895.01/251

The Chairman of the Korean Commission in the United States (Rhee) to President Roosevelt

Sir: I have the honor to transmit to you the enclosed telegraphic message13 received from the Provisional Government of the Republic of Korea, now in exile in Chungking. This message expresses the national sentiment of the 23,000,000 Korean people, and I am sure it merits your special consideration.

May I call your attention to the fact that now is the time for the United States to rectify the wrong and injustice done to the Korean people and their nation during the last thirty-eight years. In 1905, as Your Excellency will recall, the United States allowed Japan to occupy Korea14 and in 1910 to annex her,15 all in violation of the American-Korean treaty of 1882.16 As Your Excellency has graciously mentioned in one of your public addresses, the Korean people have since suffered more and longer than all the conquered races in the world.

The destruction of Korea was only the beginning of Japan’s march of conquests. It is needless to recount here the nations that have fallen one by one into the hands of the Tokyo militarists. Since December 7, 1941, how much of American blood and billions has been spent to save civilization and democracy from the island tribes of Nippon?

All of this is due to the failure of the statesmen of the West to realize the importance of an independent Korea as a bulwark of peace in the Orient. These statesmen have overlooked the historical fact that it was the Koreans, and only the Koreans, who defeated the invading hordes of Japan time and again during the centuries past. These statesmen, instead of helping Korea to be a strong, independent state contributed their moral and material support lavishly toward the building of a world menace in the Empire of Japan.

Allow me to repeat, Your Excellency, it is time for the United States to change its mistaken conception of Korea—a conception created only by Japanese propaganda influences. If the American [Page 1094]statesmen today fail to realize this fact, the postwar settlements will leave the way open for another and even greater disaster than the present world conflagration.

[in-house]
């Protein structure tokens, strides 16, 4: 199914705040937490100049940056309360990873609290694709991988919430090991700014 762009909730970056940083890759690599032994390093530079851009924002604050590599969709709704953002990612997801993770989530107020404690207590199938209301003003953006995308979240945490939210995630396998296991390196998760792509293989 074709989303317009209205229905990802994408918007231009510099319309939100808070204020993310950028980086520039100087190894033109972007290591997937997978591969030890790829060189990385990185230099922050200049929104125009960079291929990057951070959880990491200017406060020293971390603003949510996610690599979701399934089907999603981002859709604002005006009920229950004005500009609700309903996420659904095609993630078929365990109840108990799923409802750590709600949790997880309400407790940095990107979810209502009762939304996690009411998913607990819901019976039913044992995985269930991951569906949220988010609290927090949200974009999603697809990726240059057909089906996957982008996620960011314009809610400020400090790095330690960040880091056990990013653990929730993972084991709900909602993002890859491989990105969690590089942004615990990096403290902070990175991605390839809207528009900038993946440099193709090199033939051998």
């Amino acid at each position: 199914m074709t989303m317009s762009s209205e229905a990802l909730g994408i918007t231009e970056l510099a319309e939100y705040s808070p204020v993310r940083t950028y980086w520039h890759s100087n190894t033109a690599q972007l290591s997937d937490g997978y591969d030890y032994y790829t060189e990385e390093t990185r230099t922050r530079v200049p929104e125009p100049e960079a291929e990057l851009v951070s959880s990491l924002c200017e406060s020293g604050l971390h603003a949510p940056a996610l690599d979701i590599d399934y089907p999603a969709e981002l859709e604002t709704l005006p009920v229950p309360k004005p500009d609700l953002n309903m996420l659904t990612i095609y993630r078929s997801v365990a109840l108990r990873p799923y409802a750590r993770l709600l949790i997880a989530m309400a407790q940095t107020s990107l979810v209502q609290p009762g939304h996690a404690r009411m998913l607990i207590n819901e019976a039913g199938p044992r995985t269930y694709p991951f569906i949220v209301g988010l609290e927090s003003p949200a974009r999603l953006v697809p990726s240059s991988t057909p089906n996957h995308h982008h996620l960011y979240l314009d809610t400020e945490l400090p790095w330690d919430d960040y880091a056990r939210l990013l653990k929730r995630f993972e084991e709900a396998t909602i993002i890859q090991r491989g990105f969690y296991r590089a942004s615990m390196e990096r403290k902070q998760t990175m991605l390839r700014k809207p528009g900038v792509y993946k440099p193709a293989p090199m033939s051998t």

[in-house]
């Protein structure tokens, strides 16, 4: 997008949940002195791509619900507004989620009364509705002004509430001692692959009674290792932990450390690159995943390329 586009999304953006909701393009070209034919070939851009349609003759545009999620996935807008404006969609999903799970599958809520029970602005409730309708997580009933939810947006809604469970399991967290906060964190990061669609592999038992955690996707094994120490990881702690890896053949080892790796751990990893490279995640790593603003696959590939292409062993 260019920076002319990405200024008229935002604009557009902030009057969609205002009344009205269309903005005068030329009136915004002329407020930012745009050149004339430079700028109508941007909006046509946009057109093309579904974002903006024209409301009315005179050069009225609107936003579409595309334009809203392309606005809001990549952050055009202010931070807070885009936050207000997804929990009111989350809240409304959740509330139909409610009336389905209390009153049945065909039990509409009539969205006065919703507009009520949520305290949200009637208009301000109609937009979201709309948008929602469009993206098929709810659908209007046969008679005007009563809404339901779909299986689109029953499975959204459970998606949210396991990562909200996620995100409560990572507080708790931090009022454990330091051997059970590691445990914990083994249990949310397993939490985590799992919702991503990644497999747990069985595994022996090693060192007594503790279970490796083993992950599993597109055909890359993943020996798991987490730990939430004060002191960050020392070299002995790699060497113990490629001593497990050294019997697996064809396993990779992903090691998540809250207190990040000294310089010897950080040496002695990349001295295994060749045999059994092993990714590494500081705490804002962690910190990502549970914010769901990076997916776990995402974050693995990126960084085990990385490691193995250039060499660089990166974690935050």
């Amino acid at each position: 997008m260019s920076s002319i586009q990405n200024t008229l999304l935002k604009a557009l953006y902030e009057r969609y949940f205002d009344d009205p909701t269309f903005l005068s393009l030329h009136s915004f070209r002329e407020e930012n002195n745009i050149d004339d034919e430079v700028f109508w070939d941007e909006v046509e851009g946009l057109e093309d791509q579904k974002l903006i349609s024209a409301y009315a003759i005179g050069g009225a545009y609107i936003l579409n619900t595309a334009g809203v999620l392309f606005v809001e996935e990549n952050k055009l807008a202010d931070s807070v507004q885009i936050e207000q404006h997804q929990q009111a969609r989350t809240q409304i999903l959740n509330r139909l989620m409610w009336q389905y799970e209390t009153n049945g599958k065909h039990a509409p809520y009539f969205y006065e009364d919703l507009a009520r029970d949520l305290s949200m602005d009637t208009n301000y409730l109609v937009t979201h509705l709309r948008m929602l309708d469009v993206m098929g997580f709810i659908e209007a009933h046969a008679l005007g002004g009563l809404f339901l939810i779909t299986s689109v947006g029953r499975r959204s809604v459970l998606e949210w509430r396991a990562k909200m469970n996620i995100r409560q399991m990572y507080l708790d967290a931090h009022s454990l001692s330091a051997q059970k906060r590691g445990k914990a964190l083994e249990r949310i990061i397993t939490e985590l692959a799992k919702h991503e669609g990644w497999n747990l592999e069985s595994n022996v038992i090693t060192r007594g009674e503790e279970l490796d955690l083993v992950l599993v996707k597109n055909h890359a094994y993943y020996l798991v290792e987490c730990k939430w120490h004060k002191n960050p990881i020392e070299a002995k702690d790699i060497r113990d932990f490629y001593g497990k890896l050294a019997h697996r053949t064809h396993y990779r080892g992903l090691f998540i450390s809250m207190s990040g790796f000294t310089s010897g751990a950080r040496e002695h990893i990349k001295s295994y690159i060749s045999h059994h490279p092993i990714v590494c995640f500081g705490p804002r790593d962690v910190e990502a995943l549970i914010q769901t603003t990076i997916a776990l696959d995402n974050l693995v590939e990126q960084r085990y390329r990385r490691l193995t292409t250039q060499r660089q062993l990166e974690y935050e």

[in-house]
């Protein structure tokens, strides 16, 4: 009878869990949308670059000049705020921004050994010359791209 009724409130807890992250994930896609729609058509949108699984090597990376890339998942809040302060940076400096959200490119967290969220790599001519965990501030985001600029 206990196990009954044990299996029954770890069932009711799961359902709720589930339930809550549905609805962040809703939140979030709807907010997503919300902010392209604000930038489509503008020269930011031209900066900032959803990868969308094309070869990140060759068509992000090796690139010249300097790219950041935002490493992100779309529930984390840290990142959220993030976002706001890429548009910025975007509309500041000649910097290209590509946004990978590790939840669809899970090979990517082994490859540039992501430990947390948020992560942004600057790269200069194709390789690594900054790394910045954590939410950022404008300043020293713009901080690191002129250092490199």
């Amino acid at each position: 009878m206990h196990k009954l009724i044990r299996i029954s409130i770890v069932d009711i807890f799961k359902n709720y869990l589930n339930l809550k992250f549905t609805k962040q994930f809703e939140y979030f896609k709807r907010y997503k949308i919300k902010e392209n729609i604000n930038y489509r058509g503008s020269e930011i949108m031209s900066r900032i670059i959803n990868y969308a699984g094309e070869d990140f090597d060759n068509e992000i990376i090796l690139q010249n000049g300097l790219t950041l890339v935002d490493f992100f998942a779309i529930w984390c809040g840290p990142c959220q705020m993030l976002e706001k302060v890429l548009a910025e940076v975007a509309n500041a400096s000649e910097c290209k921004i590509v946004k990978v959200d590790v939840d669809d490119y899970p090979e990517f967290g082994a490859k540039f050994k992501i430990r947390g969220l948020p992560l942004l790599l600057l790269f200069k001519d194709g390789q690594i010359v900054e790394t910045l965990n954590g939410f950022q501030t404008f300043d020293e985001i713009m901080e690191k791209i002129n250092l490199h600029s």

Since Pearl Harbor—nearly a year and a half—we have been urging the State Department to recognize the Korean nationalist government, the oldest government-in-exile. The replies we have received were merely inconsequential excuses. Now we have reports indicating Russia’s aim to establish a Soviet Republic of Korea. It is to be earnestly hoped that these reports are groundless. At the same time it should be borne in mind that the danger of Russian expansion in the Far East, so feared and dreaded by the United States forty years ago, has not entirely disappeared.

In order to accelerate the present war effort and to safeguard the future peace of the Pacific, I beseech you, Your Excellency, to recognize now the Provisional Government of the Republic of Korea and to give the Koreans every aid and encouragement so that they may do their share in fighting our common enemy, Japan, thereby rendering a material service to the United States.

Respectfully yours,

Syngman Rhee
  1. Copy not found attached; the message, signed by Mr. Tjo, was forwarded to the Department by the Counselor of Embassy in China (Vincent) in telegram No. 690, May 11, 7 p.m.; it stated that “all Koreans desire absolute independence only and therefore are opposed to any understanding or suggestion concerning post-war international guardship of Korea.”
  2. For correspondence regarding the establishment by Japan of control over Korea, see Foreign Relations, 1905, pp. 612 616, 625 634.
  3. For correspondence on the annexation of Korea by Japan, see ibid., 1910, pp. 677 685.
  4. Treaty of peace, amity, commerce and navigation, signed May 22, 1882, William M. Malloy (ed.), Treaties, Conventions, etc., Between the United States of America and Other Powers, 1776–1909 (Washington, Government Printing Office, 1910), vol. i, p. 334.